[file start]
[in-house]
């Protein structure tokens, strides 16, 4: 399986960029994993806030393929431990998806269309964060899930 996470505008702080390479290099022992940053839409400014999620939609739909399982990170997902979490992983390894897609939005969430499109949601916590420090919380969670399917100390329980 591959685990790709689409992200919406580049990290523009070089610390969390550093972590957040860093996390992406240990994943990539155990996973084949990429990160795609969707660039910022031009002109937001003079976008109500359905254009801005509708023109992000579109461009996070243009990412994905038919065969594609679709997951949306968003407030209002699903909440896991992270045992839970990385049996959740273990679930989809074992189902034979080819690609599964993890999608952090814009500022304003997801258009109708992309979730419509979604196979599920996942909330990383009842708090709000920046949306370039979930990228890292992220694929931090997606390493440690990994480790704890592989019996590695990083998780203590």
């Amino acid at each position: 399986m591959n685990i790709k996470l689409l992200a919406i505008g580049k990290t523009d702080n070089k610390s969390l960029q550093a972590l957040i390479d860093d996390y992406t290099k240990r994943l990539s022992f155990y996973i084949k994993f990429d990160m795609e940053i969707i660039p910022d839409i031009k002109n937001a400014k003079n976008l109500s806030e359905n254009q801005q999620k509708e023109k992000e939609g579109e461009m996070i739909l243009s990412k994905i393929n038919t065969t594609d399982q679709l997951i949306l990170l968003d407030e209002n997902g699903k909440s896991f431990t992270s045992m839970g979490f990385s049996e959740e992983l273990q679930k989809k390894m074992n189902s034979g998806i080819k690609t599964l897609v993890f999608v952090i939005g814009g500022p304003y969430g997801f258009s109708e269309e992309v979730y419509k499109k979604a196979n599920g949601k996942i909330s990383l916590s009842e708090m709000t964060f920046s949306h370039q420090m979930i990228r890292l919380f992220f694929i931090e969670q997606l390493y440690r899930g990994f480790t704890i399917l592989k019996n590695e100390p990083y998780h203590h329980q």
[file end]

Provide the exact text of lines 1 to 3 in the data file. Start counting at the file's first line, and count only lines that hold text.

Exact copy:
[in-house]
């Protein structure tokens, strides 16, 4: 399986960029994993806030393929431990998806269309964060899930 996470505008702080390479290099022992940053839409400014999620939609739909399982990170997902979490992983390894897609939005969430499109949601916590420090919380969670399917100390329980 591959685990790709689409992200919406580049990290523009070089610390969390550093972590957040860093996390992406240990994943990539155990996973084949990429990160795609969707660039910022031009002109937001003079976008109500359905254009801005509708023109992000579109461009996070243009990412994905038919065969594609679709997951949306968003407030209002699903909440896991992270045992839970990385049996959740273990679930989809074992189902034979080819690609599964993890999608952090814009500022304003997801258009109708992309979730419509979604196979599920996942909330990383009842708090709000920046949306370039979930990228890292992220694929931090997606390493440690990994480790704890592989019996590695990083998780203590």
């Amino acid at each position: 399986m591959n685990i790709k996470l689409l992200a919406i505008g580049k990290t523009d702080n070089k610390s969390l960029q550093a972590l957040i390479d860093d996390y992406t290099k240990r994943l990539s022992f155990y996973i084949k994993f990429d990160m795609e940053i969707i660039p910022d839409i031009k002109n937001a400014k003079n976008l109500s806030e359905n254009q801005q999620k509708e023109k992000e939609g579109e461009m996070i739909l243009s990412k994905i393929n038919t065969t594609d399982q679709l997951i949306l990170l968003d407030e209002n997902g699903k909440s896991f431990t992270s045992m839970g979490f990385s049996e959740e992983l273990q679930k989809k390894m074992n189902s034979g998806i080819k690609t599964l897609v993890f999608v952090i939005g814009g500022p304003y969430g997801f258009s109708e269309e992309v979730y419509k499109k979604a196979n599920g949601k996942i909330s990383l916590s009842e708090m709000t964060f920046s949306h370039q420090m979930i990228r890292l919380f992220f694929i931090e969670q997606l390493y440690r899930g990994f480790t704890i399917l592989k019996n590695e100390p990083y998780h203590h329980q």